Cotton masks may offer better protection than synthetic ones: study

A new study examines how masks fare in real-world conditions

By Matthew Rozsa

Published March 11, 2021 5:48PM (EST)

Various self-sewn masks to protect against viruses and bacteria (Getty Images)
Various self-sewn masks to protect against viruses and bacteria (Getty Images)

While there is scientific consensus that wearing masks helps limit the spread of COVID-19, there are unanswered questions about which masks are most effective.

Now, a group of scientists released a paper earlier this week which answers that question by considering an oft-overseen element in the mask equation: humidity. Exhaled human breath contains about 5% water vapor, meaning a large volume of water filters through one's mask over time.

As scientists at the National Institute of Standards and Technology (NIST) and the Smithsonian's Museum Conservation Institute explained in a paper published for the journal ACS Applied Nano Materials, masks made out of cotton fabrics appear to work better in humid air. In their research, cotton fabric masks increased their filtration efficiency by 33% when exposed to humid conditions.

On the other hand, masks composed of synthetic fabrics generally did not perform as well as their cotton counterparts — their effectiveness remained the same under humidity. Medical masks also did not become more effective filters under humidity, although they did perform in approximately the same range as cotton masks.

Salon reached out to NIST's Christopher D. Zangmeister, who worked on the paper, to learn more about why cotton becomes more effective at filtering out potential COVID-19 particles under humidity.

"We had a prior paper that came out and found the most effective masks that we saw just in general were made out of cotton materials," Zangmeister explained, referring to a NIST study published in June. "They performed better than things that are synthetic like polyester, nylon, or combinations of synthetics. Cotton materials worked the best."

That said, the original paper measured different mask materials under dry conditions, which they realized meant the findings did not take into account how human breath contains a lot of water vapor. As such, they decided to test the same materials under humid conditions.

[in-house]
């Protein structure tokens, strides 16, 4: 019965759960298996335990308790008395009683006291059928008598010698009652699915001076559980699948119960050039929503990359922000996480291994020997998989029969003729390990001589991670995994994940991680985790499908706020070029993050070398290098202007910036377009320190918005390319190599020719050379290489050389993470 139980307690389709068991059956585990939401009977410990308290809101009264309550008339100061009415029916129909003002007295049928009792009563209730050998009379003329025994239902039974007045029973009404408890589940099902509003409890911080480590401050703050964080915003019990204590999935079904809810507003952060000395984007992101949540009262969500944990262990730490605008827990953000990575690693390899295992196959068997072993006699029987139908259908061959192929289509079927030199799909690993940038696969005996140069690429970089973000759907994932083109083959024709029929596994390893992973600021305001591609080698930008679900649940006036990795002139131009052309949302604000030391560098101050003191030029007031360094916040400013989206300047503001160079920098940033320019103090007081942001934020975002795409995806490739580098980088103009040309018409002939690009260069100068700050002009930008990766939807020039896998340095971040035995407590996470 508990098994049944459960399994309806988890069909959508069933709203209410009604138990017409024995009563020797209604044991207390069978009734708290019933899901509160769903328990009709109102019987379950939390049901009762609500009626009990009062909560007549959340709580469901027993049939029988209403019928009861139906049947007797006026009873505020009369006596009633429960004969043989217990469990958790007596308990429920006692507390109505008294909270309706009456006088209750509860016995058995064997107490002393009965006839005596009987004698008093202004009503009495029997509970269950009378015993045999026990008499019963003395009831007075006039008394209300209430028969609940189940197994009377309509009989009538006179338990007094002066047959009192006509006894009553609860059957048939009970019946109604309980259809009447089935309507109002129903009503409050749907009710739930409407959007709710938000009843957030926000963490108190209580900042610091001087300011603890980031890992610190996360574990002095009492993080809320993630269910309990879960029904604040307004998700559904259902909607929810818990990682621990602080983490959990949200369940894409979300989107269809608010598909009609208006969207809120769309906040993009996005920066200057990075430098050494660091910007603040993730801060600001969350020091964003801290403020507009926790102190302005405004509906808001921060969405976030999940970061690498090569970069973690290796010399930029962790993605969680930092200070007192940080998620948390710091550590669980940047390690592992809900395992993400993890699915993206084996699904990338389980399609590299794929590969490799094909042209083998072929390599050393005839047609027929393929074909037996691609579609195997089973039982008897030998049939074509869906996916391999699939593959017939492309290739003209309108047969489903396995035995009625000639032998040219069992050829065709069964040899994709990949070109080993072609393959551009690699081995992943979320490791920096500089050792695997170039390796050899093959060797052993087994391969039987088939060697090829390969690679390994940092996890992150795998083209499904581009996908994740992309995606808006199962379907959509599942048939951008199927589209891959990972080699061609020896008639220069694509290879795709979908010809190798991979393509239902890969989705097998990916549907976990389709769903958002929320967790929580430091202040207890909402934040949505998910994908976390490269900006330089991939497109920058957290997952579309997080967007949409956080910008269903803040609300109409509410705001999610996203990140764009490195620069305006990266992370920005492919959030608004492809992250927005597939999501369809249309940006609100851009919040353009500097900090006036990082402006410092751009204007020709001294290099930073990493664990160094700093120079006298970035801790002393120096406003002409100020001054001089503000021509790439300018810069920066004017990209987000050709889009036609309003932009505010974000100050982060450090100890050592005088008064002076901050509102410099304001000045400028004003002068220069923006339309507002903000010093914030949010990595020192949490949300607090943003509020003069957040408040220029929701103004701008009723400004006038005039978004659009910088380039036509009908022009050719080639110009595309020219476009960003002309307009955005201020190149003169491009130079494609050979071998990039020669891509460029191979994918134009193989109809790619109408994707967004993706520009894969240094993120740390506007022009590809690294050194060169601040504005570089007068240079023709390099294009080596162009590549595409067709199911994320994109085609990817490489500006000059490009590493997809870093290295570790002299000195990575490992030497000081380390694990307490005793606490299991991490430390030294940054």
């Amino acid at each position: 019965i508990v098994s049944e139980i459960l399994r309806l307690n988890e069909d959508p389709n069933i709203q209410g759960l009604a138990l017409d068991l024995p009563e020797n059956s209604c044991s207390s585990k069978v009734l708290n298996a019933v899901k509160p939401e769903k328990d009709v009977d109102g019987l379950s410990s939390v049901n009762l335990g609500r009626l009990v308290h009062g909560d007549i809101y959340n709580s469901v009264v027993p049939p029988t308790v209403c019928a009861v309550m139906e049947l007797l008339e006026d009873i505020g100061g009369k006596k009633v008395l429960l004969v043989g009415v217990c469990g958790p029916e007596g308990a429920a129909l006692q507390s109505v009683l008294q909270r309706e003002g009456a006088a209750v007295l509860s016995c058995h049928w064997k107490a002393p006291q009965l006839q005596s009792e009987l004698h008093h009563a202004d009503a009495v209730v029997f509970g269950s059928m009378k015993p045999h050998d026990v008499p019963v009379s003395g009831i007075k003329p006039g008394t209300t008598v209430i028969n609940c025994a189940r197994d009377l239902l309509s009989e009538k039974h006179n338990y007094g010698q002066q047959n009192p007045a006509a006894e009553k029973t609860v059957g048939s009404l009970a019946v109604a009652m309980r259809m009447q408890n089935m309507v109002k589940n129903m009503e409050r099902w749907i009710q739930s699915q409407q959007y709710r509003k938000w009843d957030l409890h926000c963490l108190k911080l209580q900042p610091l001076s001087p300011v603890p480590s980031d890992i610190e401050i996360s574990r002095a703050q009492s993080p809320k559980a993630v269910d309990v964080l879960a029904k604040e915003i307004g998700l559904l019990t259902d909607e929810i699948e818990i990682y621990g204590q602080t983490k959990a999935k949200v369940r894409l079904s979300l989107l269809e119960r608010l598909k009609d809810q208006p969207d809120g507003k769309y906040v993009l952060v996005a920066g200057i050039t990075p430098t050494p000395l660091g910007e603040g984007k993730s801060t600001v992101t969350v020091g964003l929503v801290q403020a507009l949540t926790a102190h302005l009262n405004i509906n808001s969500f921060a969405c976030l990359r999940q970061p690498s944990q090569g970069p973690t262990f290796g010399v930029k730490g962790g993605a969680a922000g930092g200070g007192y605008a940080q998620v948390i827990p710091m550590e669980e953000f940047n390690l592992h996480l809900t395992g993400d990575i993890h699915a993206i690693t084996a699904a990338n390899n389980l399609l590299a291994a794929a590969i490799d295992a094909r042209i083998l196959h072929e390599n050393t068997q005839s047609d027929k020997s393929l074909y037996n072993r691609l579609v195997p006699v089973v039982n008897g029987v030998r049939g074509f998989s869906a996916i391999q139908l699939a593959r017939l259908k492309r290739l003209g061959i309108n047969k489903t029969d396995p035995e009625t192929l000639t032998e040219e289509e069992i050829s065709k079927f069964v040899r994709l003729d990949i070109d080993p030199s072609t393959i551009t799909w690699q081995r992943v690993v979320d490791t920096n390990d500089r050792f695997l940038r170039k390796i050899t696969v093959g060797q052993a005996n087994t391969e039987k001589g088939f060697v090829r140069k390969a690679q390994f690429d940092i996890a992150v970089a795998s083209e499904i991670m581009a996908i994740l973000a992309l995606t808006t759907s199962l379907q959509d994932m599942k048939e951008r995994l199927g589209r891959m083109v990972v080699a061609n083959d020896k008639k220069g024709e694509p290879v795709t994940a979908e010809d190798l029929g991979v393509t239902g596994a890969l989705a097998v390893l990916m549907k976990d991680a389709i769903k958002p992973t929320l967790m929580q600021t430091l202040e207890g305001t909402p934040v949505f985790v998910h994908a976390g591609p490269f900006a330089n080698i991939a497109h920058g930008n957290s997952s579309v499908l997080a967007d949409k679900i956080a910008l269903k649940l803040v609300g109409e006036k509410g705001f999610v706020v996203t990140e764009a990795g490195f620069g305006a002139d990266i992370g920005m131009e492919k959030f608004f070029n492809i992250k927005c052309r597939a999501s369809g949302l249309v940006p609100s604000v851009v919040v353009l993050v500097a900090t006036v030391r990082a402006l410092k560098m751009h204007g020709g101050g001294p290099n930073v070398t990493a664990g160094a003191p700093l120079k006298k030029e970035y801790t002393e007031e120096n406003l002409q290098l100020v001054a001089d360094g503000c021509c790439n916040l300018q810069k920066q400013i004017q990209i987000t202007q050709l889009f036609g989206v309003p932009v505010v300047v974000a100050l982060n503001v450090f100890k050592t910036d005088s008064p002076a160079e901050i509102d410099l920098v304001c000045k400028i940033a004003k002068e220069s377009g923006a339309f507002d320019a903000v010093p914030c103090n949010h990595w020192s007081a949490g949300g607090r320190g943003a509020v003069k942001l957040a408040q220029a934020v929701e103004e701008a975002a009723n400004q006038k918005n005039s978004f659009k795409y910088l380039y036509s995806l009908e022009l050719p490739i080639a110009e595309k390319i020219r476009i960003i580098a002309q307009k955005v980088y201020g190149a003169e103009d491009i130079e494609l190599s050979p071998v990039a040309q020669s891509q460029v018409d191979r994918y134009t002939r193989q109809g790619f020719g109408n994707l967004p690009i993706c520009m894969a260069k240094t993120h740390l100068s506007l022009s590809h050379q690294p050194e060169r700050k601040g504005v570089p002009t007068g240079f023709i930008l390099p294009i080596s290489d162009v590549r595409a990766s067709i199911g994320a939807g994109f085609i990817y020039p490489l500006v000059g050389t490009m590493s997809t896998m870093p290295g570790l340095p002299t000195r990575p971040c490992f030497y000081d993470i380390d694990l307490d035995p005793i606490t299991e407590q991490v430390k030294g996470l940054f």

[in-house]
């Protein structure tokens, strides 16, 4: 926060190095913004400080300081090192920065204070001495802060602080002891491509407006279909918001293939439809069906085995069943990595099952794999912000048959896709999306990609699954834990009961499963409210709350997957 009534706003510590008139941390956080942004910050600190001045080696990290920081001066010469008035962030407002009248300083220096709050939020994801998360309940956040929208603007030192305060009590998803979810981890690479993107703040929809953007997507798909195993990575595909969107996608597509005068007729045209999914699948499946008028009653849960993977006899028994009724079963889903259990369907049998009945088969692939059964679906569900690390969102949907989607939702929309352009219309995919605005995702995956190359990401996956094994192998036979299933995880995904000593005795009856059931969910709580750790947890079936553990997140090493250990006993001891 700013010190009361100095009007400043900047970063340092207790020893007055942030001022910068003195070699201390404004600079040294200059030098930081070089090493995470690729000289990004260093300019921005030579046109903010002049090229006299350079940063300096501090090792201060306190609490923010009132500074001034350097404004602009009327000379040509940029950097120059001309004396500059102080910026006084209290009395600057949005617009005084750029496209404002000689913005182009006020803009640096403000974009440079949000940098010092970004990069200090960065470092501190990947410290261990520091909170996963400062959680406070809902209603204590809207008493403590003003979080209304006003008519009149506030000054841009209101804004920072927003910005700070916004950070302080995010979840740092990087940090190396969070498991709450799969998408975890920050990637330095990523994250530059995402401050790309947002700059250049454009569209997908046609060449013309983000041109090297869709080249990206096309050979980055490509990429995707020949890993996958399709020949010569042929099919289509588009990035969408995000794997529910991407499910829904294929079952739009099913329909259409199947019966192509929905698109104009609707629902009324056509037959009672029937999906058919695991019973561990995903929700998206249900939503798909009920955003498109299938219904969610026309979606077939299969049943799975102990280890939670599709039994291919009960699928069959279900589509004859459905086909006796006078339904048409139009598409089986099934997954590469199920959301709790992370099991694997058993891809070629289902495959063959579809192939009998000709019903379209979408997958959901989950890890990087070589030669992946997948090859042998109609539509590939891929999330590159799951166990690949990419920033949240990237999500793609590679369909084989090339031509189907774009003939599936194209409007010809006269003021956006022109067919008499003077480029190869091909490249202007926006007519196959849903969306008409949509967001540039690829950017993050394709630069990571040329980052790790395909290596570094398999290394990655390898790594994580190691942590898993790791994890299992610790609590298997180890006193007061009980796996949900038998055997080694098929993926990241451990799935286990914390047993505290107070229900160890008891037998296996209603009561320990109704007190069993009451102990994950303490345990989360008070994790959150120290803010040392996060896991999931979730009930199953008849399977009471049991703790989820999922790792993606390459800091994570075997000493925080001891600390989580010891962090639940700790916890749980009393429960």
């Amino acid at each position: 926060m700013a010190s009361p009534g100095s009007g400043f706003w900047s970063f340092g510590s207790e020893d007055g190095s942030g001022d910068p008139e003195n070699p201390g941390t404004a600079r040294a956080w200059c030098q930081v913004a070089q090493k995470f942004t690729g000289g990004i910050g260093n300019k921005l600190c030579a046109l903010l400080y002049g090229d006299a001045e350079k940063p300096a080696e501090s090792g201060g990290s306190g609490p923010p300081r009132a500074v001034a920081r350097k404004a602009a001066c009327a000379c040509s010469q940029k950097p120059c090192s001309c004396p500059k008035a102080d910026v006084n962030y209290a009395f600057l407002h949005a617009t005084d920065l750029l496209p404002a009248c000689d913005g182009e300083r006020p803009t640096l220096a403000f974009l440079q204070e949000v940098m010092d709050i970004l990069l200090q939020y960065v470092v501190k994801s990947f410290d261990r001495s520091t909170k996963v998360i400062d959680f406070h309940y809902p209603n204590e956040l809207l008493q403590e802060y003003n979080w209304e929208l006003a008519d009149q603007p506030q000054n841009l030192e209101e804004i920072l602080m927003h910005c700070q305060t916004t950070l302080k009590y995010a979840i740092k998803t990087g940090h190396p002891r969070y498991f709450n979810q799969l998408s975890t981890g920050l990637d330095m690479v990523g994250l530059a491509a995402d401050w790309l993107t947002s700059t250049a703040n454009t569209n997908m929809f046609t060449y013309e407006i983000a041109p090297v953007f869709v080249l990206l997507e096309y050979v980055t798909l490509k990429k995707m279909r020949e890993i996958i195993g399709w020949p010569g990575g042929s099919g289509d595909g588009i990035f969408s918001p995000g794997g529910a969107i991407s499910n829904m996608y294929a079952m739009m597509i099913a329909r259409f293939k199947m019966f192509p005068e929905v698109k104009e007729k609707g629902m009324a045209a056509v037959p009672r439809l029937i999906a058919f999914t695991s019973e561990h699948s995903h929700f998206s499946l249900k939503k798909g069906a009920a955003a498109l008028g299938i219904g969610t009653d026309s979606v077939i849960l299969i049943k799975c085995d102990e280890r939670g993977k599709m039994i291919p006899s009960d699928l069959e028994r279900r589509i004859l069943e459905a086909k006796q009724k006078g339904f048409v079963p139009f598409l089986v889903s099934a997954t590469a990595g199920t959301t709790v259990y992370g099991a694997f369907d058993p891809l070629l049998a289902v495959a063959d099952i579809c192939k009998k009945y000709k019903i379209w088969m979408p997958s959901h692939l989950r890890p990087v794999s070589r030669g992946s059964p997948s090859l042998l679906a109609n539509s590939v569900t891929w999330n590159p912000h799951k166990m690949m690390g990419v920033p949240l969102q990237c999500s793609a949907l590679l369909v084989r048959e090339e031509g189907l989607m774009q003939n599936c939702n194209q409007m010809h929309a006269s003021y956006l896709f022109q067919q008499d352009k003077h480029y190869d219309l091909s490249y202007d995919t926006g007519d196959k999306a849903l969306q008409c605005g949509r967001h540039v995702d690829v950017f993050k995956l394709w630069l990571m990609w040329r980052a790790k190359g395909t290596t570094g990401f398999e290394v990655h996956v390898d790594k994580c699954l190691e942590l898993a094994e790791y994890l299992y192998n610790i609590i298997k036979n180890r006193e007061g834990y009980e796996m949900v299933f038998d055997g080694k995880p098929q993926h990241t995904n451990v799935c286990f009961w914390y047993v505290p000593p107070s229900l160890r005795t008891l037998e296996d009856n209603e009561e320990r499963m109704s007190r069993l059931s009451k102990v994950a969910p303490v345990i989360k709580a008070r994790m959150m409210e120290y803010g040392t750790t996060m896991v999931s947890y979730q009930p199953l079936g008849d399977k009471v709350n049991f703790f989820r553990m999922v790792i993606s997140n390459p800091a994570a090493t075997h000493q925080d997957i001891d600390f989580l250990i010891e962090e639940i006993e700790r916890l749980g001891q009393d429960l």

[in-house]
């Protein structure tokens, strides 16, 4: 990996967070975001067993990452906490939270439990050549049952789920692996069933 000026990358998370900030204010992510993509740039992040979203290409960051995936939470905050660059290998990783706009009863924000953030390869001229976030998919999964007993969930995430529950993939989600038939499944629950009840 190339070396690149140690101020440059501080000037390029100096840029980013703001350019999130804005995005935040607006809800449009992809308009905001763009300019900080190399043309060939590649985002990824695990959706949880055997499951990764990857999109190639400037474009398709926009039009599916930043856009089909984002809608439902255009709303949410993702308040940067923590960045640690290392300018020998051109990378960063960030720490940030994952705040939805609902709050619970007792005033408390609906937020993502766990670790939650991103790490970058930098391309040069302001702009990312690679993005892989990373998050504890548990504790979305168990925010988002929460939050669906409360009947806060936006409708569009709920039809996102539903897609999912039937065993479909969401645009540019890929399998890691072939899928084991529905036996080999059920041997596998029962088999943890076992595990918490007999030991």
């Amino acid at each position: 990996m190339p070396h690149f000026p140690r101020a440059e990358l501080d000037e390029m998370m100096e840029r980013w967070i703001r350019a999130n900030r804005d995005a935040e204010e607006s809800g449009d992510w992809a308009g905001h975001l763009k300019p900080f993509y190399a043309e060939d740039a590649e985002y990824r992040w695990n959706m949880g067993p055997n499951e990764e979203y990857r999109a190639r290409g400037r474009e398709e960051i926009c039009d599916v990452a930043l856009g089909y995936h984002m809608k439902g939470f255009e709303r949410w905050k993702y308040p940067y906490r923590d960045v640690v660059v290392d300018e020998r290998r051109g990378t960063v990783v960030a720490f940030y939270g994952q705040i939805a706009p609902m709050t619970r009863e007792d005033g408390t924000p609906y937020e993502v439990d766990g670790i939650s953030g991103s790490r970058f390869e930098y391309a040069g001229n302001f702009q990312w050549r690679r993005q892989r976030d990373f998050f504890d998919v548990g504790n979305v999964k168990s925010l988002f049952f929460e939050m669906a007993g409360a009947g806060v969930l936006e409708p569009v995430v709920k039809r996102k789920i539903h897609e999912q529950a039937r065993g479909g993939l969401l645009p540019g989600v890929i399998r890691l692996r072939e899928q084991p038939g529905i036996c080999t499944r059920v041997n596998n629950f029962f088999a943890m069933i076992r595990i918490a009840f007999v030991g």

"It turns out that the cotton masks that worked really well in our first study, even worked better when they're exposed to high humidity, and the reason for that is that they absorb water and the other materials, the synthetic materials, do not," Zangmeister explained. "They're not designed to absorb water. That's why swimsuits and things like that are made out of synthetics. They're made to repel water. These cotton materials, they absorb water, and as a small particle goes through them, some of that water gets bound to the particle and gets stuck to the particle itself."

To visualize how this works, imagine a small particle moving through any type of filter. If the filter forces a particle to bend, weave and go up and down, it is less likely that it will be able to penetrate that barrier. Cotton masks contain tiny fibers that create precisely that sort of "maze," as Zangmeister put it, which already makes them effective as filters. Their absorbency makes them even more effective.

While Zangmeister said that cotton is the most effective fabric, he emphasized that this does not mean you should not wear other types of masks if that is what you have available. All of the major fabrics used to create masks ultimately protect yourself and other people from infection.

"Things like N95 masks, they may not have synthetics. You may have a polypropylene mask and they do not absorb water, but they still work very, very well. I would encourage everyone to wear a mask," Zangmeister told Salon. "It's important to get out that everyone should wear a mask." As he pointed out, the whole reason why masks work is that they stop droplets and particles from entering the environment from the wearer because they get stuck in the mask.

"From that perspective, all masks worked very, very well for that," Zangmeister told Salon.

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Matthew Rozsa

Matthew Rozsa is a staff writer for Salon. He holds an MA in History from Rutgers University-Newark and is ABD in his PhD program in History at Lehigh University. His work has appeared in Mic, Quartz and MSNBC.

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